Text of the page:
When cleaning up pops with delicate art, I will use a really mild natural cleaner like Seventh Gen. and spray just a drop or two on a Q-tip. I wear magnifying gear and only work on the blank plastic parts. Aprons can be just as unforgiving as JR points out. Reels are usually not as bad, though sometimes if prior cleaning was done with something too aggressive, the ink can also be very delicate. Small sections of paper towel with Novus 2, or the Q-tip technique if need be for that too. Go easy on the Pepsi.......

    #22 5 years ago
    Quoted from hoov:

    centerflank,

    Tell us more about this Pinguard Rubber Cleaner.

    Label says its non-flammable, non-toxic, 100% plant based.

    Its a really nice product, cleans rubber fast&easy plus it doesnt dry it out.

    I always wipe down all my targets with it but all my stuff is newer so maybe try it on a broken target first if you have one laying around.

    #23 5 years ago
    Quoted from dsuperbee:

    Cardboard reels, such as in united bowlers, i used plain old white bread.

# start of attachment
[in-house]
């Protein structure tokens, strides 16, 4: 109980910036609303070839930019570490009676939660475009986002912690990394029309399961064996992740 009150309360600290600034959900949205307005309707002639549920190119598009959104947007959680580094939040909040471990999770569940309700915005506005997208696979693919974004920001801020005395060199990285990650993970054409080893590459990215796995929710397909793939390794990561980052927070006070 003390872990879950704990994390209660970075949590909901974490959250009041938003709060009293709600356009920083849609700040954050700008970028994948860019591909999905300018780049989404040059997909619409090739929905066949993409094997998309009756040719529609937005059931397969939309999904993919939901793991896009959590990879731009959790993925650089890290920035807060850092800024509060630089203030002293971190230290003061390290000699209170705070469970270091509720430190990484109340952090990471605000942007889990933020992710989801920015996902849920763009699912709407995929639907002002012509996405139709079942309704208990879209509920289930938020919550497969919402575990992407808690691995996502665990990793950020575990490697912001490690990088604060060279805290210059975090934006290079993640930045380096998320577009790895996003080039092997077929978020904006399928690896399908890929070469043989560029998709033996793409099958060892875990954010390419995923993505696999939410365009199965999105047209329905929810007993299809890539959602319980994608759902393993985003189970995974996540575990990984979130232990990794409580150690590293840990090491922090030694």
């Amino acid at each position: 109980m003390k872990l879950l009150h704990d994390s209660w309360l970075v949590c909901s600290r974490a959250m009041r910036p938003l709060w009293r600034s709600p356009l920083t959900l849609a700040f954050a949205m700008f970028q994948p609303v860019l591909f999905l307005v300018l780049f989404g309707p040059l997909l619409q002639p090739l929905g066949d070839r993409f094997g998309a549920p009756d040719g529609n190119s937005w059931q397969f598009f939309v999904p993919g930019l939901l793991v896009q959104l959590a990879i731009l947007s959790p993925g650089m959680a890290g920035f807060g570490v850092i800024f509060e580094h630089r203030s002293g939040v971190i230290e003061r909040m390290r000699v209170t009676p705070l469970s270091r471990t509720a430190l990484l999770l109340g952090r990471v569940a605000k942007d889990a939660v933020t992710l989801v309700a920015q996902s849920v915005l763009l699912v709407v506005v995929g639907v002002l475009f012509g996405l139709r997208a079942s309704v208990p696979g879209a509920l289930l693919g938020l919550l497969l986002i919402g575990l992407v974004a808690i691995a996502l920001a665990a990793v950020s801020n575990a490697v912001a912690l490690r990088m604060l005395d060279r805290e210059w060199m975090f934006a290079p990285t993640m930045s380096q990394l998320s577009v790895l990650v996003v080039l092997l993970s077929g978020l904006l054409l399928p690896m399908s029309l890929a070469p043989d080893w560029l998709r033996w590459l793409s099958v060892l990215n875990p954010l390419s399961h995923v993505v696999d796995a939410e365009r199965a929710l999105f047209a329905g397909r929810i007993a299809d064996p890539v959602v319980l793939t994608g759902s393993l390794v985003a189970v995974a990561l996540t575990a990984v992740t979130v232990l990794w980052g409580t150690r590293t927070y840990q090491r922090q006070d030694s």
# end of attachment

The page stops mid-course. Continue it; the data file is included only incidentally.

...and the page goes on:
This is a great tip. Ill have to try it out

    --Jeff

    #24 5 years ago
    Quoted from way2wyrd:

    This is a great tip. Ill have to try it out
    --Jeff

    Works wonders. Old RGP tip. Picks up most of the dirt and grime, with NO chance of liquid soaking in.

    My gf thought I was crazy saving old bread, and even crazier when she saw what I was doing!

    #25 5 years ago
    Quoted from stashyboy:

    When cleaning up pops with delicate art, I will use a really mild natural cleaner like Seventh Gen. and spray just a drop or two on a Q-tip. I wear magnifying gear and only work on the blank plastic parts. Aprons can be just as unforgiving as JR points out. Reels are usually not as bad, though sometimes if prior cleaning was done with something too aggressive, the ink can also be very delicate. Small sections of paper towel with Novus 2, or the Q-tip technique if need be for that too. Go easy on the Pepsi.......

    I need to start working more like you do - treat it like surgery )

    Quoted from centerflank:

    Label says its non-flammable, non-toxic, 100% plant based.
    Its a really nice product, cleans rubber fast&easy plus it doesnt dry it out.
    I always wipe down all my targets with it but all my stuff is newer so maybe try it on a broken target first if you have one laying around.

    Thanks for the info.